Sections

Smash or trash? Our reviewer checks out ‘Murder at the Food Co-op’

Frick and frack: Songs by Marc Dinkin, right, were better than the lines written by Gersh Kuntzman, left, in "Murder at the Food Coop."
Brooklyn Paper
Share on TwitterTweet
Share on Facebook
Subscribe

Don’t miss our updates:

Brooklynites are understandably nervous about Neo-Shtick Theater’s new satirical farce “Murder at the Food Co-op,” set as it is inside the much-mocked Park Slope Food Co-op.

A preview article in this very news organ featured a comment from a reader bidding, “Fingers crossed this is the anti-Park Slope musical I have been waiting for.”

Alas, it is not.

Instead, “Murder at the Food Co-op” is a funny, though certainly imperfect, comedy — a parody, if you will, more of Agatha Christie than of Park Slope in general. Yes, all the obvious targets for the neighborhood’s legions of haters are here — liberal pieties, locavore hypocrisies, the endless rule mongering, and the shortcomings of our “Western-style-and-therefore-racist democracy,” as one character puts it — but they are gently, almost lovingly, mocked.

The plot, insomuch as there is one: Doris Chiang Kai Shenkman (a spirited Alex Covington), the Co-op’s brass-plated founder, is discovered dead just outside the “environmen­tally friendly” freezer unit (cheekily identified as a “Gore 3000”). After a laborious, Roberts Rules of Order-fueled debate about whether to call in the cops, Det. Dick Johnson (Doug Chitel) arrives to start his investigation.

Suspects include everyone at the Co-op: Ali al-Muhammad (Michael Gellert) and his secret Jewish lover Muffy Golda Meir Finkelberg (Alaina Fragoso); the Coop’s heartthrob rock star Johnny Endive (a heartthrobb-y Brian A. Mason); okra addict Schmuel Guevara (Johari Frasier); Jackie Sojourner Truth Smythe (Brittany Shaffer), a reporter for the in-house newspaper, the Weekly Composter (written in “17 languages and in Braille, and responsibly printed on dried-up kale”); and the detective himself.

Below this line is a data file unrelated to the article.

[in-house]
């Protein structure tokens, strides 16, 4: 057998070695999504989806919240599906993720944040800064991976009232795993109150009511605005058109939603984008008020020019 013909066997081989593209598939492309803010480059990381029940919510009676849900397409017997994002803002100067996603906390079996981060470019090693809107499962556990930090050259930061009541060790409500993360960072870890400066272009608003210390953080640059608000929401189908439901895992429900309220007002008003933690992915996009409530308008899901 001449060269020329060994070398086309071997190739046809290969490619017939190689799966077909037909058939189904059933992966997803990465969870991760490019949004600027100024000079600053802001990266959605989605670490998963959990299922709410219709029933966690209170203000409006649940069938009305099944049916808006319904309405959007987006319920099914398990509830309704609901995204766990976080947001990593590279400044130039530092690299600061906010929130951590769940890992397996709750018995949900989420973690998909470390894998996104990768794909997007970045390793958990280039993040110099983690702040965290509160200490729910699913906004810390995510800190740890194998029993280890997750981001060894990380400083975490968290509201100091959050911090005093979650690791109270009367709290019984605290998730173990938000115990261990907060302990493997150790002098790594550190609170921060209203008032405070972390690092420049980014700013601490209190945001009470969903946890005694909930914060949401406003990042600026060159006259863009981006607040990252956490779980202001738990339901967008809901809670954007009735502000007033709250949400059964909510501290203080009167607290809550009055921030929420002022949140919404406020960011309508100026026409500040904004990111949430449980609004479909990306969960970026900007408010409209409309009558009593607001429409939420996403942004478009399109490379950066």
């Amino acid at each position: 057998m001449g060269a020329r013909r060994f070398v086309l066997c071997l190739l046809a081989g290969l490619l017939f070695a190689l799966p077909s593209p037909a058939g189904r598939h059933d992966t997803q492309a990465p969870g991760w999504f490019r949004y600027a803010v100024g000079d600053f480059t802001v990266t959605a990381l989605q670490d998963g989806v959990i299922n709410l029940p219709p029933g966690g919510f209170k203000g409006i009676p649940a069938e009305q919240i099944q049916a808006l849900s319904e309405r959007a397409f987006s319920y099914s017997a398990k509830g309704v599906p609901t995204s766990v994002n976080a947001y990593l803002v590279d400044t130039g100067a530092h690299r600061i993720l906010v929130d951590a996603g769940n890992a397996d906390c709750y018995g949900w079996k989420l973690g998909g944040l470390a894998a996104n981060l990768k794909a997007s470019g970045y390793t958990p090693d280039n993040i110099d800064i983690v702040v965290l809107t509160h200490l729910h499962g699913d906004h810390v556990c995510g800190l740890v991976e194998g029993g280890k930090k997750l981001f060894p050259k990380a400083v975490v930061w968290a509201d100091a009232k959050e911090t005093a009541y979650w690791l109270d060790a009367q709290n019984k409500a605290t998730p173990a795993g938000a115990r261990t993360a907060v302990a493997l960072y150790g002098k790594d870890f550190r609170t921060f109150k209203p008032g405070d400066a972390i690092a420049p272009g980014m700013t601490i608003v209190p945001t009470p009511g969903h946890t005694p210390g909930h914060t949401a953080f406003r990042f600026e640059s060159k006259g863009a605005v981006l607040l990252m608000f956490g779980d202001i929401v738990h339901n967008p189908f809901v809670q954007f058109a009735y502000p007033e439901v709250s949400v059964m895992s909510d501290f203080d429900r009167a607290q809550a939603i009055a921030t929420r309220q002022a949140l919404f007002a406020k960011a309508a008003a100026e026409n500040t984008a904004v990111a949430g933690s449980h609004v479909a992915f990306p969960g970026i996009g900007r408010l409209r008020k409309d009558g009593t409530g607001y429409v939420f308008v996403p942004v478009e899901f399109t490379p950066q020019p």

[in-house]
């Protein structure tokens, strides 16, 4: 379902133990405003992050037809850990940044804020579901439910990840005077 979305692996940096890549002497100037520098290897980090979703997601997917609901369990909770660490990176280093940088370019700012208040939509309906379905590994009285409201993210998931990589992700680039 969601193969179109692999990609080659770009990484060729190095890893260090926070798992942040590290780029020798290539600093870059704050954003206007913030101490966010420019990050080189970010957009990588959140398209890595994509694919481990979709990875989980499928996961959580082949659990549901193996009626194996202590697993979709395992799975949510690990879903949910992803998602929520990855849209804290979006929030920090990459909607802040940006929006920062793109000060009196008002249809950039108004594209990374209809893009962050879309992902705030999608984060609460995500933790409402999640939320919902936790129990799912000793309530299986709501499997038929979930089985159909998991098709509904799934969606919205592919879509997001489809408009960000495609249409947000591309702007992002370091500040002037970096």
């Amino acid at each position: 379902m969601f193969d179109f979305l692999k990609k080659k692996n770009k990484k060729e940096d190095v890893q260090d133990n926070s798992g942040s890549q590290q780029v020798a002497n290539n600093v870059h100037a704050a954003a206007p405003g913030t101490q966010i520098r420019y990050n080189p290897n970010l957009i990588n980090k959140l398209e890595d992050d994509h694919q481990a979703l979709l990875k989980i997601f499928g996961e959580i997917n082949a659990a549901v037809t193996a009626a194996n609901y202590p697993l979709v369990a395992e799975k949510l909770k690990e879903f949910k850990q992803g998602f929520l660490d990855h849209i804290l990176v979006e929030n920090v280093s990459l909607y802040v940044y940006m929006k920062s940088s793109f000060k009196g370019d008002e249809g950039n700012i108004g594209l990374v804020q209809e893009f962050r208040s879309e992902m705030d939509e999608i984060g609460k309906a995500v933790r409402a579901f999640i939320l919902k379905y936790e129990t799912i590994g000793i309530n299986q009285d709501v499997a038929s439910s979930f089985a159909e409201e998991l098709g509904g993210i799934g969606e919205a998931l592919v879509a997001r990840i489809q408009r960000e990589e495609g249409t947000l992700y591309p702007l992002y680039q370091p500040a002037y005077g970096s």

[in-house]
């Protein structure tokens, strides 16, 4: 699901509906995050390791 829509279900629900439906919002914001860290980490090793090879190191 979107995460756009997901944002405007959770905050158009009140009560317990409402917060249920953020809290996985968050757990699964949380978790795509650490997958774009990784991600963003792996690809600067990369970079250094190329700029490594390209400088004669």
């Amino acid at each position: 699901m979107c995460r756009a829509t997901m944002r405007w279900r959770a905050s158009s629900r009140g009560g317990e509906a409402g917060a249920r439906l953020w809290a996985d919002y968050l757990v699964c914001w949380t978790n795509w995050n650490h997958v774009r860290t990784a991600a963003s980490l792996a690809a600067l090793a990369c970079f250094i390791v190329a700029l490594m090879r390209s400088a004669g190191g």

Director Eric Oleson does a stellar job keeping all the balls in motion as subplots bounce off in riotous directions, and the lyrics by Marc Dinkin are consistently outstanding — and much better than the dialogue, written by longtime tabloid hack Gersh Kuntzman. Smythe’s love song to Johnson, “I’ll Make a Liberal Socialist Wack Job Out of You Yet,” and Johnson’s anti-liberal “Sometimes a Melon’s Just a Melon” are the highlights. A much subtler number, a love song between Ali and Finkelberg called “In the Freezer,” is as close as “Murder at the Food Coop” gets to touching as the pair mourn their ill-fated love amid a backdrop of 2,000 years of Jewish-Arab violence.

Kuntzman, who purports to be a joke machine, uses one-and two-liners to the detriment of getting the story told. To my eyes, as the nation’s foremost puppetry and mime critic, he redeems himself with a small but critical role at the end, entering the Co-op with his “comfort animal, Trotsky,” who then reveals a key clue. Kuntzman’s puppetry work with the dog doll is reminiscent of Mandelbaum’s best fingering from the String and Hand Institute of Technology, where I honed my craft back in the day.